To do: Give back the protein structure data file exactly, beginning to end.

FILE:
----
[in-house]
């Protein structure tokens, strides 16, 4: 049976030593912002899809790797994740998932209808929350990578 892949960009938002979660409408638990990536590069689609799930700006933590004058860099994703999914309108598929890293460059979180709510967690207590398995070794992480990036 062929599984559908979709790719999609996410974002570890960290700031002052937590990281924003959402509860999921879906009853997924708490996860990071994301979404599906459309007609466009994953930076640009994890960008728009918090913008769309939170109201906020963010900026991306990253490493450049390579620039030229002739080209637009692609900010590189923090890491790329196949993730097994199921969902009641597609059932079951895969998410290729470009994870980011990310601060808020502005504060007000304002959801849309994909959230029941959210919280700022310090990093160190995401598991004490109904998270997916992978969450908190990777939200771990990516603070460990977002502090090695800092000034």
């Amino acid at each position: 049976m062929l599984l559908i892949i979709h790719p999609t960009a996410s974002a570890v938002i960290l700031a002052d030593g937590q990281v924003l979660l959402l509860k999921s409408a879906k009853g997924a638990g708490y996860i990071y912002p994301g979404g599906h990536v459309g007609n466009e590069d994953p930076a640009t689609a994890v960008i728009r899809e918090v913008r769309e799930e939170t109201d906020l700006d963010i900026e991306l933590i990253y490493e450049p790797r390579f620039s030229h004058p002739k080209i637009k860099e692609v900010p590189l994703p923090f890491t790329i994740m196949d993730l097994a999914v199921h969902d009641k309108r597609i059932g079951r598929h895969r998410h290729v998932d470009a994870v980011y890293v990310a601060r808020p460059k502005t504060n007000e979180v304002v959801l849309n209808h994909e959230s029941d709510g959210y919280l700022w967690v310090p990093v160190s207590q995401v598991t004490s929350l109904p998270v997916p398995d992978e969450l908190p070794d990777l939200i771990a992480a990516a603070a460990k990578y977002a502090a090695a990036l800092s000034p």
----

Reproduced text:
[in-house]
């Protein structure tokens, strides 16, 4: 049976030593912002899809790797994740998932209808929350990578 892949960009938002979660409408638990990536590069689609799930700006933590004058860099994703999914309108598929890293460059979180709510967690207590398995070794992480990036 062929599984559908979709790719999609996410974002570890960290700031002052937590990281924003959402509860999921879906009853997924708490996860990071994301979404599906459309007609466009994953930076640009994890960008728009918090913008769309939170109201906020963010900026991306990253490493450049390579620039030229002739080209637009692609900010590189923090890491790329196949993730097994199921969902009641597609059932079951895969998410290729470009994870980011990310601060808020502005504060007000304002959801849309994909959230029941959210919280700022310090990093160190995401598991004490109904998270997916992978969450908190990777939200771990990516603070460990977002502090090695800092000034």
């Amino acid at each position: 049976m062929l599984l559908i892949i979709h790719p999609t960009a996410s974002a570890v938002i960290l700031a002052d030593g937590q990281v924003l979660l959402l509860k999921s409408a879906k009853g997924a638990g708490y996860i990071y912002p994301g979404g599906h990536v459309g007609n466009e590069d994953p930076a640009t689609a994890v960008i728009r899809e918090v913008r769309e799930e939170t109201d906020l700006d963010i900026e991306l933590i990253y490493e450049p790797r390579f620039s030229h004058p002739k080209i637009k860099e692609v900010p590189l994703p923090f890491t790329i994740m196949d993730l097994a999914v199921h969902d009641k309108r597609i059932g079951r598929h895969r998410h290729v998932d470009a994870v980011y890293v990310a601060r808020p460059k502005t504060n007000e979180v304002v959801l849309n209808h994909e959230s029941d709510g959210y919280l700022w967690v310090p990093v160190s207590q995401v598991t004490s929350l109904p998270v997916p398995d992978e969450l908190p070794d990777l939200i771990a992480a990516a603070a460990k990578y977002a502090a090695a990036l800092s000034p």